As the recent government paper ‘Transitioning to a net zero energy system: smart systems and flexibility plan 2021’ highlighted, flexibility is going to be a crucial part of meeting our net zero carbon targets.
“It will be very difficult to achieve the deep power sector decarbonisation needed to achieve the sixth Carbon Budget without significantly higher levels of system flexibility.” 1
The development of flexibility services is set to create benefits for the energy networks and energy users as well as the wider economy. In this blog post, the Low Carbon Hub’s Social Impact Director, Saskya Huggins, sets out the challenge we’re facing in our energy system and how flexibility services can help.
Author’s note on terminology: In this post we use ‘network’ to refer to the wires and switches. ‘System’ refers more widely to the collection of networks, energy assets (such as solar panels and batteries) as well as the people that use energy.
The way we power our world is changing
The challenge of climate change means we need to find ways to meet our energy needs without burning fossil fuels. This will require big changes to the way we generate, store, and use energy; changes that are already well underway.
For decades we relied on fossil fuels to power our lives. Our electricity was generated in large coal and gas fired power stations, our cars run on petrol and our heating often fuelled by oil and gas.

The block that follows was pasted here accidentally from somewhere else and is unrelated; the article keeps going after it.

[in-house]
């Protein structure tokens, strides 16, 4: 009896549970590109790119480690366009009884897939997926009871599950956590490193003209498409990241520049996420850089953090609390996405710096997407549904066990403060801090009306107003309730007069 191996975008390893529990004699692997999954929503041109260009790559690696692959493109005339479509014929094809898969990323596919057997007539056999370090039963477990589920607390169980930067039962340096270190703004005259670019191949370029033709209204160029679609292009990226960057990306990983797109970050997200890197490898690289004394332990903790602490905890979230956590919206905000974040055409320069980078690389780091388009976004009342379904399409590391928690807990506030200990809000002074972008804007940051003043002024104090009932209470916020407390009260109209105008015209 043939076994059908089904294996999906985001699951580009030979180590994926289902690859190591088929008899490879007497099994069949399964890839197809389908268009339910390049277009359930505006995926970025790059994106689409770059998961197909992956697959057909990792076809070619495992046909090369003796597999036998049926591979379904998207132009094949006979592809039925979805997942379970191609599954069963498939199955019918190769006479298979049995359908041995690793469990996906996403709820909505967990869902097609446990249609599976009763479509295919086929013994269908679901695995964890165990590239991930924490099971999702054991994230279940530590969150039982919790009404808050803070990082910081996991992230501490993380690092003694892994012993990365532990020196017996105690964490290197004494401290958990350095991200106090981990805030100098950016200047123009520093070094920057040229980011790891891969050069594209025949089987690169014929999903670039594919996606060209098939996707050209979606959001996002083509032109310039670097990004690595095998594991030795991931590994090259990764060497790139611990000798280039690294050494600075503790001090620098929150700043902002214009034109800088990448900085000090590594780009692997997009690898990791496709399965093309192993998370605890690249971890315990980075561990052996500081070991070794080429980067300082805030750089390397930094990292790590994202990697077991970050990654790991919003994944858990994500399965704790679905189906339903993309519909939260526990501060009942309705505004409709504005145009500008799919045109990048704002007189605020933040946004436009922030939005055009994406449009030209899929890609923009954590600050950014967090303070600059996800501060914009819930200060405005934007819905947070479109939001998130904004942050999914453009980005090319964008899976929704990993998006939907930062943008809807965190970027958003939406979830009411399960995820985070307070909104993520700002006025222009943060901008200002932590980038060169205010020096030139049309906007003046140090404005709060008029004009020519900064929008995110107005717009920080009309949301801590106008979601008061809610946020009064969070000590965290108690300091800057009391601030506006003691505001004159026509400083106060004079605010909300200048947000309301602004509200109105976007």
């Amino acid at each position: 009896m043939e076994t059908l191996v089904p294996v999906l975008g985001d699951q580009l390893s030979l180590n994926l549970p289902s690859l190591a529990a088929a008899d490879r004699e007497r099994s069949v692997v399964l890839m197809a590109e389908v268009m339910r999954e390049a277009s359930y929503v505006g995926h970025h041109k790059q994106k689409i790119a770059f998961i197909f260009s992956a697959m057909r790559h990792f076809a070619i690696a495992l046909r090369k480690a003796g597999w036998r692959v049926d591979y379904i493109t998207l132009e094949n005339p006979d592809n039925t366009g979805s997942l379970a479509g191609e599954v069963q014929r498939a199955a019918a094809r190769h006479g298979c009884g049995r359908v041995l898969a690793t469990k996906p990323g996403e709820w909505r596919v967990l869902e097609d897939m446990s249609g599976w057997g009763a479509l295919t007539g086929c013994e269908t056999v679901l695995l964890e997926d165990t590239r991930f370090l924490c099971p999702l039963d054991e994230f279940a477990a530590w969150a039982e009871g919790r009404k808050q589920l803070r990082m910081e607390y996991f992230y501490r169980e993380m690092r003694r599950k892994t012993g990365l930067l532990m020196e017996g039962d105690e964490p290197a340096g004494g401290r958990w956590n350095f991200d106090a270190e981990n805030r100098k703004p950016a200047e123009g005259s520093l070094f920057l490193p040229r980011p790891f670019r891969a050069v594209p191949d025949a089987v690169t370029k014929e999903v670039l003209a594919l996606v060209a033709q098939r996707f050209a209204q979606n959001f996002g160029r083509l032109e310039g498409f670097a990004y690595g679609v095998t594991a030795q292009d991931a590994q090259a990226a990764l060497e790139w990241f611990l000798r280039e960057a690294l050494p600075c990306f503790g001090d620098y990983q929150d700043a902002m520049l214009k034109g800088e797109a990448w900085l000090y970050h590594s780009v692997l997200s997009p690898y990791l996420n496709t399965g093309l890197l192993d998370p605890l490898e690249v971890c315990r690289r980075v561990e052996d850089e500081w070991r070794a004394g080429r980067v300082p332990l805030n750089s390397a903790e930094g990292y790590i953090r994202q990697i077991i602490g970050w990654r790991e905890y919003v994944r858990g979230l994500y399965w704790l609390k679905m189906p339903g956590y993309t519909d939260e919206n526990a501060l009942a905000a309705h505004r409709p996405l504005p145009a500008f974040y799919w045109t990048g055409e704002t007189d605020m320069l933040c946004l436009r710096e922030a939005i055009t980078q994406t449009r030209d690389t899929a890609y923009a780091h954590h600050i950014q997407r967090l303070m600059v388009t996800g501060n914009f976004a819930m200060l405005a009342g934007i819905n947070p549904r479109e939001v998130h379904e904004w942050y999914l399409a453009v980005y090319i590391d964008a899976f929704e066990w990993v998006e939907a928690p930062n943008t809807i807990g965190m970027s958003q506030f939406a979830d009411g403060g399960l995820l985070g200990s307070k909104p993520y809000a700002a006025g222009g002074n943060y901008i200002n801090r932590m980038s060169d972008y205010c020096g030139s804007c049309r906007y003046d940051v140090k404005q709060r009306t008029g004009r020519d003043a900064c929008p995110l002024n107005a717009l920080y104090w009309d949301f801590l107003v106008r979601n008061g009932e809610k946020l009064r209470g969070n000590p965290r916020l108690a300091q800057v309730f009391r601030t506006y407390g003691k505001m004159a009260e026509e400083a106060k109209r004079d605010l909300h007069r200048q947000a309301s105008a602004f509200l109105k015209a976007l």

Renewables such as solar, wind, and hydro, have offered us a clean alternative to carbon based fuels and are shifting our electricity generation from a small number of large power stations to thousands of small sites of generation, often situated much closer to where we use our power. The growth of renewables also gives us the opportunity to decarbonise our transport and heating by switching to electricity.
The electricity networks have a vital role to play in facilitating the transition to a zero carbon energy system, but these changes will put the networks under increasing pressure.
We have a choice ahead of us
To alleviate this pressure, we could focus on making disruptive and costly reinforcements to super-size our electricity networks. Or, we could get much smarter about the way we use our existing networks and increase our local renewable generation.
Our electricity networks are built to withstand big, but infrequent, peaks in energy demand, during extremely harsh dark winter tea-times or the ad break in the world cup final for example. For much of the time it has spare capacity. If we can become more flexible in the way we use and store power, getting better at balancing the peaks and troughs of our demand and generation, we can use the current network to deliver much more electricity. This may also reduce the costs to all of us for using this power.
In turn, we can then be much more strategic about our investments – pin-pointing precisely where the network would most benefit from investment, instead of wholesale reinforcement. We can also focus on delivering improvements at the very edge of the grid, where we interact with the electricity networks, making our homes and organisations smarter and more energy efficient. This in turn saves money on our bills and frees up further capacity in the electricity system.
The way we manage our energy system is changing too